Artist Mat Tomezsko’s banners displayed around Tacony are meant to evoke a sense of familiarity in the area.
Many of them may not realize it, but the people of Tacony are surrounded by art.
The community’s aesthetic qualities may not be obvious to the casual eye, but they’re present nonetheless in the subtle lines, shapes and icons adorning the neighborhood’s celebrated landmarks such as the Disston Saw Works, St. Leo’s Church, Disston Memorial Church, Carnegie-style library and Tacony-Palmyra Bridge.
Professional artist Mat Tomezsko tapped into all of those pleasing images as well as the raw talent of dozens of local residents in the latest neighborhood beautification project to emerge from the Tacony Library and Arts Building recently. On July 26, Tomezsko joined community leaders and sponsors to debut 44 colorful banners that have been posted on lampposts along the Torresdale Avenue business corridor.
“What Mat has done in his banners, that’s a different way of expressing community arts,” City Councilman Bobby Henon said during an unveiling ceremony. “Mat has done a great job with these banners as symbols of what Tacony represents.”
Collectively, the banners are the fourth work of public art to emerge from the Tacony LAB. Henon’s office established the LAB in June 2016 in partnership with the city’s Mural Arts program and the Free Library. The LAB occupies a former hardware store at 6918 Torresdale Ave. and has served as a temporary public library site during an 18-month renovation and expansion to the nearby Tacony Branch.
The LAB has also hosted Mural Arts’ community engagement programs since its opening. Tomezsko served as an artist-in-residence at the LAB for 12 weeks. During a series of open painting classes, community members created colorful foundations for the lamppost banners by applying acrylic paint to paper using a drag technique.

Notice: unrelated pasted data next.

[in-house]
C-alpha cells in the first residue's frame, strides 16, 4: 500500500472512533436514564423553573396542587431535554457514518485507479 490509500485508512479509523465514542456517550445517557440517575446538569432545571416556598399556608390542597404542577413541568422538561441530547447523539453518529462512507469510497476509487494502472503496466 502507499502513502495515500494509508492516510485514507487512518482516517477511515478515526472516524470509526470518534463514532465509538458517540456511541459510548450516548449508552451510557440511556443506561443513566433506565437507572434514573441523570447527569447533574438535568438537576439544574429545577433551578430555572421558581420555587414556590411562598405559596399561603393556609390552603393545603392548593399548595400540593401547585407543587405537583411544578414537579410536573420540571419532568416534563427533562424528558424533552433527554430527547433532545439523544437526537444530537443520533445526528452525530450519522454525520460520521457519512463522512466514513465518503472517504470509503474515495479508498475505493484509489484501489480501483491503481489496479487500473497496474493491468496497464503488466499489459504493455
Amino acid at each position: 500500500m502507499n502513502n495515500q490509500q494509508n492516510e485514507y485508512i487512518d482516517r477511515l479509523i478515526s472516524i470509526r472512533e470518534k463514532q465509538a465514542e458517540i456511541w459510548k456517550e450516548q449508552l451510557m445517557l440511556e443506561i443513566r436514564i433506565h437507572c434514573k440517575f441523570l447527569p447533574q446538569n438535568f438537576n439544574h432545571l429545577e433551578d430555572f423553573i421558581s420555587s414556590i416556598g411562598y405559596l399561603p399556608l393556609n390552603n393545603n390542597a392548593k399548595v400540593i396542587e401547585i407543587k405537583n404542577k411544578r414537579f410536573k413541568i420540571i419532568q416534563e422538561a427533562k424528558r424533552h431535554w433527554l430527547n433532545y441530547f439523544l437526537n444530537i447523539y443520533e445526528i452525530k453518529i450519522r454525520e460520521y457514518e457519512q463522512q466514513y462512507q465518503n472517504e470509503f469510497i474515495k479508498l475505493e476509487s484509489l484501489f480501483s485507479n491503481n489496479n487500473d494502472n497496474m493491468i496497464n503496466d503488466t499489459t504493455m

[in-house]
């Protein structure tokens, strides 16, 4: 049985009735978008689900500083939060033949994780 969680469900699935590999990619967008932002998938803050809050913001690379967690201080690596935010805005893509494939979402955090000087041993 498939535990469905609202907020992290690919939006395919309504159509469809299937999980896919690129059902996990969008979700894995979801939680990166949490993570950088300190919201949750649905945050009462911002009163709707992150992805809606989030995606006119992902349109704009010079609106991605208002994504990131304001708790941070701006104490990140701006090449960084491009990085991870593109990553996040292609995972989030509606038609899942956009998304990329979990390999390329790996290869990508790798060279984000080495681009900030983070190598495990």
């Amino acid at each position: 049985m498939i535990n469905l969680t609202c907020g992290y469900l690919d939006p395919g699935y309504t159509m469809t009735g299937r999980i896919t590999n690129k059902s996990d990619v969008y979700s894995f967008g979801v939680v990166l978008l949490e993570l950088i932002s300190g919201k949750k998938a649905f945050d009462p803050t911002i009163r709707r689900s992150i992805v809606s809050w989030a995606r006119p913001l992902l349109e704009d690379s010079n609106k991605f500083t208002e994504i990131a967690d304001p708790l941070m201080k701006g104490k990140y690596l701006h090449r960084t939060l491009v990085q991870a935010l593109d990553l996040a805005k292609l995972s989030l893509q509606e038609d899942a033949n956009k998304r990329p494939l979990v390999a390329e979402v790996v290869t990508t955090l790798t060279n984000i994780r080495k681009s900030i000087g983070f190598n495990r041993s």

Meanwhile, Tomezsko scouted the neighborhood for striking shapes he used to create stencils for framing residents’ work in a familiar, yet perhaps subliminal manner.
“It was great getting to know the neighborhood. It’s a very special place and this was a wonderful project to be part of,” the artist said. “We took things that are very familiar to residents and made them unfamiliar.”
Pedestrians, bicyclists and motorists who travel Torresdale Avenue may view the banners and recognize the distinctive silhouettes of the gothic arches of St. Leo’s, the keystone logo of the saw works or the triangle and “X” patterns of the 88-year-old bridge. There are grindstones, clovers and the outline of Frank Shuman’s pioneering solar engine.
But viewers may also find themselves stricken by deja vu, unable to place the mysteriously abstract images.
“I wanted them to be something you notice and then you go around looking for more,” Tomezsko said.
The neighborhood’s Community Development Corporation, Historical Society and Civic Association all provided ideas and inspiration to the effort. CDC Director Alex Balloon thinks the artist blended sentimentality with the neighborhood’s modern aspirations of progress.
“Mat has done a great job capturing the spirit of the place in a forward-thinking way,” Balloon said.
In recent years, dozens of local businesses have taken advantage of a storefront improvement program, while the neighborhood has hit other “transformational milestones,” Balloon said, with investments in new housing and public safety, along with avenue cleaning efforts and public art displays.
“It’s symbolic of the momentum we have here — I’m going to call it the Tacony momentum,” Henon said. ••
William Kenny can be reached at 215–354–3031 or email@example.com. Follow the Times on Twitter @NETimesOfficial.